The dearth of prospective studies in the literature may be a consequence of the fact that pre-conscious processing and neuronal effects actually seem to be short-lived. The celebrated subliminal “hidden persuasion” of the early 60’s, a forerunner of neuromarketing, failed to turn consumers into “Stepford Wives” of Madison Avenue because the measured effects lasted just seconds or minutes, not days or weeks. Similarly, recent reports of individual neurons firing in response to a picture of a famous person (e.g., the “Halle Berry” neuron) also suggest that those neurons are quite fickle, as evidenced by their failure to respond to the same person the next day. If the effects observed in neuromarketing research are anywhere near as fleeting, then their value to marketers is severely compromised.
Responding to the lack of peer-reviewed data, the Advertising Research Foundation (ARF) recently announced The NeuroStandards Collaboration to increase transparency and draw comparisons across neuromarketing methods in an effort to develop standards for research in the field. Although this initiative is a valuable first step in establishing whether or not the neuromarketing emperor is wearing any clothes, it does not yet include the type of primary research necessary to test fundamental tenets of neuromarketing. The true challenge for the discipline is to conduct a well-controlled experiment in which the inclusion of physiological data alters the decision that marketers would have made if traditional measurements of preference were used and to demonstrate that the new decision has a material effect on the desired consumer behavior (e.g., purchase). Until such data are available, it is possible only to infer or hypothesize that greater neuronal excitation corresponds to improved brand performance in the marketplace.
Notably, however, one of the leading experts in neuroimaging is less than sanguine about the prospects of producing that type of data and, in fact, concludes that “fMRI is not and will never be a mind-reader” (Logothetis, Nature, 2008, p. 869). That conclusion is based on a variety of technical reasons relating to a mismatch between the functional organization of the brain and the methodologies used to measure its function. Specifically, most brain functions are widely distributed across non-linear networks that involve excitation and inhibition of millions of neurons, yet a simple linear subtraction methodology is used to measure changes in performance in response to critical stimuli. As a result, Logothetis considers fMRI to be “an excellent tool for formulating intelligent, data-based hypotheses, but only in certain special cases can it really be useful for unambiguously selecting one of them” (p. 870). It appears, therefore, that the basic claim made by proponents of neuromarketing – the ability to distinguish between ads or concepts based on neuroimaging data – is directly refuted by one of the developers of the technology.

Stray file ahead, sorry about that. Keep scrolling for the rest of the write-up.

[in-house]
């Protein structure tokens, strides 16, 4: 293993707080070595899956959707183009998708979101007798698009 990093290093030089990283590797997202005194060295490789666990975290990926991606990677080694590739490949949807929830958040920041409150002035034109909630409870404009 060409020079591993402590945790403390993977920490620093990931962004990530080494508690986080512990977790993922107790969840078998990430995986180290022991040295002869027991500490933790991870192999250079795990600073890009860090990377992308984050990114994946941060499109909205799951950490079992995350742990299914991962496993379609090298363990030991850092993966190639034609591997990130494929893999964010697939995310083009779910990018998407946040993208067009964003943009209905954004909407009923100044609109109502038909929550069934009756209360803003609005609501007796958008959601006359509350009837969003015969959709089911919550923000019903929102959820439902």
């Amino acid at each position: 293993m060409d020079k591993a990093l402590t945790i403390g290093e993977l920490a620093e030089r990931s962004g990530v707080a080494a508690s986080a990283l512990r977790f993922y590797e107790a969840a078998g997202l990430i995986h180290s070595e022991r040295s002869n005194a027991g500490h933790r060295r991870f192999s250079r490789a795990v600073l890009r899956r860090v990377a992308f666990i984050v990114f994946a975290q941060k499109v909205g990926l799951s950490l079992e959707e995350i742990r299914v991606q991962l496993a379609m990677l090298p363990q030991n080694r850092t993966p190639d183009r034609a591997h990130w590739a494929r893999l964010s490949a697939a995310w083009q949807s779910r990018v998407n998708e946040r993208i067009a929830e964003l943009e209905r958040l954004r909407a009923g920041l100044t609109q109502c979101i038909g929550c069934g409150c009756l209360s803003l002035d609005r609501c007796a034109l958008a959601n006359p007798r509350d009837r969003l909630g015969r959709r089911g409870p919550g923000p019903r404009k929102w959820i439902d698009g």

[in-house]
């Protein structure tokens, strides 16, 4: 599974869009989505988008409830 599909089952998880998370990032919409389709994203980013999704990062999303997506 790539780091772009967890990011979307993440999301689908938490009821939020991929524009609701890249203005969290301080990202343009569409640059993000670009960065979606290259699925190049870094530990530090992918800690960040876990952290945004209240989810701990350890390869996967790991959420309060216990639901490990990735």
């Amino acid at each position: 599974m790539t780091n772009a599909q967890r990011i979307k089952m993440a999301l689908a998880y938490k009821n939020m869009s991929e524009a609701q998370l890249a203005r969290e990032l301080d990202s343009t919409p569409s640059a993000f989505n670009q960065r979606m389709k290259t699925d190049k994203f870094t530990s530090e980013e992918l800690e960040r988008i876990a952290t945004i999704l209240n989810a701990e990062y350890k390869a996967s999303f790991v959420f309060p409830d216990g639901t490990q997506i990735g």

The excitement around neuromarketing is presumably linked to our current infatuation with innovation of all kinds and to some extent a growing disillusionment with direct measurement. As a result, we are seeing a broad shift from an interrogational mode of research to an observational one. The industry has entered a period of self-doubt in which it is more prone than ever to challenge the validity and veracity of what people tell us, and the relevance or representativeness of those who do the telling. The ability to observe people instantly on the web is further reducing patience with the idea of engaging people as reporters of their own behavior and as interpreters of their own feelings and motivations.
Like all fads, this trend is likely to reverse itself, as marketers come to recognize that even when our customers appear (wittingly or not) to mislead us, they also continue to inform us in indispensible ways. Meanwhile, as an industry, we need to be just as disciplined in assessing “shiny new things” as we are self-critical in debunking the old worn ones. Although neuromarketing may someday represent a valuable market research tool, the complexities of interpreting the brain’s response to marketing materials and the challenges associated with demonstrating a “neuro-half-life” long enough to impact future purchase decisions probably place that day decades in the future. Until then, market researchers in search of fresh insight are at risk of being seduced by a fledgling but costly idea that is not yet fully understood. Researchers and marketers may be better served continuing to innovate around skilled interpretation and validation of data collected using more traditional metrics.
About the Author
Prior to joining Naxion Research Consulting, Michael Polster, Senior Vice President, earned a PhD from Cambridge University. While serving as a post-doctoral fellow at the University of Arizona, Michael conducted functional neuroimaging research on human memory that resulted in the first publication in Nature on the subject.